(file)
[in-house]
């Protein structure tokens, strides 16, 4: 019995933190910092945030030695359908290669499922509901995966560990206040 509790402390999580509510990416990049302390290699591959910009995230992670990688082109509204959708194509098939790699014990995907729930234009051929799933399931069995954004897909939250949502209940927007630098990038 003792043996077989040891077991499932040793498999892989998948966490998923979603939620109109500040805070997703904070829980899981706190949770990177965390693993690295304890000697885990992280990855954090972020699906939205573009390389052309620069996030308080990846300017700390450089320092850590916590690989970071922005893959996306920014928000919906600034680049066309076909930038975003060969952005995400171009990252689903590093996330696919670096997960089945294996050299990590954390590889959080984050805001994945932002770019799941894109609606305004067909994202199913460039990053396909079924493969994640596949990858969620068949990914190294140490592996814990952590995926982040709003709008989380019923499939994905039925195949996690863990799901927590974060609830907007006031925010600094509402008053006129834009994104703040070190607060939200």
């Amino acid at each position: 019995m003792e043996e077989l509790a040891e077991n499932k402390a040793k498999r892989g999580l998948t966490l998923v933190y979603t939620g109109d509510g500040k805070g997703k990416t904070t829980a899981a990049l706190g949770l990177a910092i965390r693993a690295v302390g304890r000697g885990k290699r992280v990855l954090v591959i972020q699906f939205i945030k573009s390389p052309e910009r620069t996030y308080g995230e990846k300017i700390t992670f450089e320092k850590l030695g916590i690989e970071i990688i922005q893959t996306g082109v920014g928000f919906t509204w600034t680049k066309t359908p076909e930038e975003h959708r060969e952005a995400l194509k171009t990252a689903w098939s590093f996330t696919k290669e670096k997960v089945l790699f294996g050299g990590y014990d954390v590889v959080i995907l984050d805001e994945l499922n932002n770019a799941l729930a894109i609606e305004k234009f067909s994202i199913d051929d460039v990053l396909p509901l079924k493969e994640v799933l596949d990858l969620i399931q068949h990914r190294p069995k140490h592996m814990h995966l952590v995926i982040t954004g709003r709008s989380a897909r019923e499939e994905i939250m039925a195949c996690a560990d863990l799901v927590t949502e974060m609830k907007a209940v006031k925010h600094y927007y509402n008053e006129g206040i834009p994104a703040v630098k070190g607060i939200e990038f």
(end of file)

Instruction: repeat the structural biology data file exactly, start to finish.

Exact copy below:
[in-house]
């Protein structure tokens, strides 16, 4: 019995933190910092945030030695359908290669499922509901995966560990206040 509790402390999580509510990416990049302390290699591959910009995230992670990688082109509204959708194509098939790699014990995907729930234009051929799933399931069995954004897909939250949502209940927007630098990038 003792043996077989040891077991499932040793498999892989998948966490998923979603939620109109500040805070997703904070829980899981706190949770990177965390693993690295304890000697885990992280990855954090972020699906939205573009390389052309620069996030308080990846300017700390450089320092850590916590690989970071922005893959996306920014928000919906600034680049066309076909930038975003060969952005995400171009990252689903590093996330696919670096997960089945294996050299990590954390590889959080984050805001994945932002770019799941894109609606305004067909994202199913460039990053396909079924493969994640596949990858969620068949990914190294140490592996814990952590995926982040709003709008989380019923499939994905039925195949996690863990799901927590974060609830907007006031925010600094509402008053006129834009994104703040070190607060939200």
């Amino acid at each position: 019995m003792e043996e077989l509790a040891e077991n499932k402390a040793k498999r892989g999580l998948t966490l998923v933190y979603t939620g109109d509510g500040k805070g997703k990416t904070t829980a899981a990049l706190g949770l990177a910092i965390r693993a690295v302390g304890r000697g885990k290699r992280v990855l954090v591959i972020q699906f939205i945030k573009s390389p052309e910009r620069t996030y308080g995230e990846k300017i700390t992670f450089e320092k850590l030695g916590i690989e970071i990688i922005q893959t996306g082109v920014g928000f919906t509204w600034t680049k066309t359908p076909e930038e975003h959708r060969e952005a995400l194509k171009t990252a689903w098939s590093f996330t696919k290669e670096k997960v089945l790699f294996g050299g990590y014990d954390v590889v959080i995907l984050d805001e994945l499922n932002n770019a799941l729930a894109i609606e305004k234009f067909s994202i199913d051929d460039v990053l396909p509901l079924k493969e994640v799933l596949d990858l969620i399931q068949h990914r190294p069995k140490h592996m814990h995966l952590v995926i982040t954004g709003r709008s989380a897909r019923e499939e994905i939250m039925a195949c996690a560990d863990l799901v927590t949502e974060m609830k907007a209940v006031k925010h600094y927007y509402n008053e006129g206040i834009p994104a703040v630098k070190g607060i939200e990038f």